The result of the MindMixer civic engagement structure was a deeper discussion and "five to 10 times more engagement than we expected," Crowley said. "I've enrolled a number of other MOOC courses to see what works well, and our students are by far the most engaged in discussion [compared to other] courses I've participated in."
The instructors tried to estimate how many "engagement points" students were likely to earn in a week through the MindMixer gamification system, making those points redeemable in a "rewards store" where rewards included things like a one-on-one Skype session with Crowley. But it turned out their estimates were way too low. "The rewards store sold out in a day," she said.
MindMixer CEO Nick Bowden said he is interested in MOOC environments as a potential additional market for his software. High engagement is "one of the missing components in MOOCs" and one MindMixer was able to supply in this case as "an engagement sidecar to Coursera."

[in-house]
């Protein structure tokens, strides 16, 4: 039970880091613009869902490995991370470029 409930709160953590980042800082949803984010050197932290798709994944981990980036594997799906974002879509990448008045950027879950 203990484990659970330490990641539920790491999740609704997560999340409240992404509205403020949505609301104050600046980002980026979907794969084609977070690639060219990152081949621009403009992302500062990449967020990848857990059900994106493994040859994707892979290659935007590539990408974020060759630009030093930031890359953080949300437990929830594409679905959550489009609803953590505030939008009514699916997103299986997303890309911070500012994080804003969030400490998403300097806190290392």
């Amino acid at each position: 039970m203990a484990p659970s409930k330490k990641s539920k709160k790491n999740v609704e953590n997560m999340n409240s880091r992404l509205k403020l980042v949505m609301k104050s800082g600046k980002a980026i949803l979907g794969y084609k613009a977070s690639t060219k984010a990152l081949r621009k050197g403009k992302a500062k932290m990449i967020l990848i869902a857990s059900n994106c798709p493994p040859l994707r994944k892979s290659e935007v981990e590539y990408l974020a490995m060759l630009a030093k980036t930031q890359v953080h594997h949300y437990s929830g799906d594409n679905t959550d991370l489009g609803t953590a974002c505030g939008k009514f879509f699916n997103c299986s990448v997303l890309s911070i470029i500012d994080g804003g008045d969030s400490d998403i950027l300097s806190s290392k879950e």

MindMixer is designed to allow city planners to solicit ideas for specific urban challenges and identify those worthy of taking action on. It also includes a photo sharing feature, which, in the context of the course, was used to solicit ideas about technological adoption in a city, with photos of instances of those ideas being put into practice. "It's a platform for broadening discussion of good ideas," Bowden said.
MindMixer worked with the Coursera engineers on the integration, but the service did not actually replace the Coursera discussion boards. Instead, the integration was at the level of single sign-on, allowing students to sign into the MindMixer service with their Coursera accounts. Crowley said the class still used the Coursera discussion board for technical support issues with the course, but students were directed to click through to the MindMixer app for the course's more topical discussions.